Email marketing gives you the ability to generate sales and inquiries that can turn into clients. I’ve been speaking to Rob and Kennedy, who run Email Marketing Heroes, about how pricing and email marketing can combine well together.
When it comes to pricing, we often think in terms of being competitive. We want to be competitively priced. It’s easy to start thinking about undercutting others or charging less because you’re new. You’re desperate to get out there and get some experience.
Another option is to charge the same as others in your industry. This keeps it ‘nice and fair’. Or you could go with a higher price if you want to look more exclusive and expensive.
But if you want to stand out, it starts with your...
Pricing and niching go together hand-in-hand. Having a niche improves your opportunities with pricing. But it also means you’re talking to the right people all of the time. Amy Caiger specialises in helping businesses get clear on their niche and how they can communicate that in their messaging, their marketing and their services.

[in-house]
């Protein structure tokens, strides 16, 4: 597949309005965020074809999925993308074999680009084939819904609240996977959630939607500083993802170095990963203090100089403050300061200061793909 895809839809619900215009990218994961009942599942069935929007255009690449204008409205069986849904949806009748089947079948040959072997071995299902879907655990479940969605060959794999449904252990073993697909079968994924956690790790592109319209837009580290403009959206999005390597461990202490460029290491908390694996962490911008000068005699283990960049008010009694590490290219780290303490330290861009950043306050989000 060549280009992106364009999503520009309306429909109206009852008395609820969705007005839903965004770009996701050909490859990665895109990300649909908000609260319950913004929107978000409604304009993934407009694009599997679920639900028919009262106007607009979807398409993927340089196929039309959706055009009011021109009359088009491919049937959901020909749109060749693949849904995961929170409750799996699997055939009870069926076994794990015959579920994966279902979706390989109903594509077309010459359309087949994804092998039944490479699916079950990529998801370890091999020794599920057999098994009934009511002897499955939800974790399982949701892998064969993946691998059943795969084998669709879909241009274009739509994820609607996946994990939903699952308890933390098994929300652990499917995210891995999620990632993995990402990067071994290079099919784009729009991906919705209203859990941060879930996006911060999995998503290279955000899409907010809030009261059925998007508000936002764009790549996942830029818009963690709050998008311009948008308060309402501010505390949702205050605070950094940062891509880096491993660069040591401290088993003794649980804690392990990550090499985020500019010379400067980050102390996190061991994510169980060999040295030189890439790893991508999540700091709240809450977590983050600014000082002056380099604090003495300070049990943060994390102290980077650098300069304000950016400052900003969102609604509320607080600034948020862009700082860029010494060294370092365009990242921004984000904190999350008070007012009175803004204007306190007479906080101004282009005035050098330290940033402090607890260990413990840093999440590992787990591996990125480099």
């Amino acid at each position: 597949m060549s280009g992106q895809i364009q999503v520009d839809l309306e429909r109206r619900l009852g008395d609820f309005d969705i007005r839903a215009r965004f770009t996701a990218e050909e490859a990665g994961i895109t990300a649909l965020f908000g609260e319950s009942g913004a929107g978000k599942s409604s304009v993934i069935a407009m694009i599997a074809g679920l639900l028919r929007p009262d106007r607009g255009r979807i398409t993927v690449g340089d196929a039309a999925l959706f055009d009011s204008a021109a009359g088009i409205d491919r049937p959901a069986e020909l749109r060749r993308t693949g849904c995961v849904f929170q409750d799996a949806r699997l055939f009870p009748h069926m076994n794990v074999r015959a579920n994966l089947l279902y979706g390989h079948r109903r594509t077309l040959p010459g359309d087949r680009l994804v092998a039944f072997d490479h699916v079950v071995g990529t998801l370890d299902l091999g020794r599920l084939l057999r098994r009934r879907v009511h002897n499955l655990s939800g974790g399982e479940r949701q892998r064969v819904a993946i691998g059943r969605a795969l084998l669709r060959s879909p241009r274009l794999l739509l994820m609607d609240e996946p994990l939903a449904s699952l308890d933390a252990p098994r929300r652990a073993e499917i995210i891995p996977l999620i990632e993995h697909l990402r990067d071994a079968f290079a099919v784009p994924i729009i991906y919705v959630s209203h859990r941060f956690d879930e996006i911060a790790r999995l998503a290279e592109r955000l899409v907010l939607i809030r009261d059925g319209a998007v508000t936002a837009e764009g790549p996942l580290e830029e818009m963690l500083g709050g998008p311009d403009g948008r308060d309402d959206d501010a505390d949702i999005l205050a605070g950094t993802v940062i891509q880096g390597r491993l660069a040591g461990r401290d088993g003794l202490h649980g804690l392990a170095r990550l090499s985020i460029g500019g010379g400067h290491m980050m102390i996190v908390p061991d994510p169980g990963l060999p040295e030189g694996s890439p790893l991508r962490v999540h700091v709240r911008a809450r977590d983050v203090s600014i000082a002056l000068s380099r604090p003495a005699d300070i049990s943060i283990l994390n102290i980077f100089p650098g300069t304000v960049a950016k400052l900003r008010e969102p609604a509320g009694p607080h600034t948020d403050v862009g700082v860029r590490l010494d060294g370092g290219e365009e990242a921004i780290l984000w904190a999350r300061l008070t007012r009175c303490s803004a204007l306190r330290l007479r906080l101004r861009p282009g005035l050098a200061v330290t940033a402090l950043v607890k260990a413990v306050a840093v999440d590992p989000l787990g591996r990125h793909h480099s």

Niching is essential as it enables you to have clarity around what you do. This helps you know how to communicate it in all you do, the world, and your ideal clients. Because it’s not enough to know your niche, you also need to communicate it clearly.
People often panic at the idea of niching. Often though, this is down to how it’s portrayed. A lot of people think they need to choose a specific demographic of person. They then panic when they don’t have that and resort to making things up.
And of course, when you start to make things up, and it's something that's not happening in your...
Hourly billing isn’t a good pricing option and it’s something that Jonathan Stark, former software developer and author of ‘Billing is Nuts’, is on a mission to rid the world off. The problem with hourly billing is you’re always putting an artificial ceiling on your income. You’re limiting yourself, based on the hours and days you can work, along with the traditional standard hourly rates associated with your industry. It’s why value-based pricing is so much more effective for you and your clients.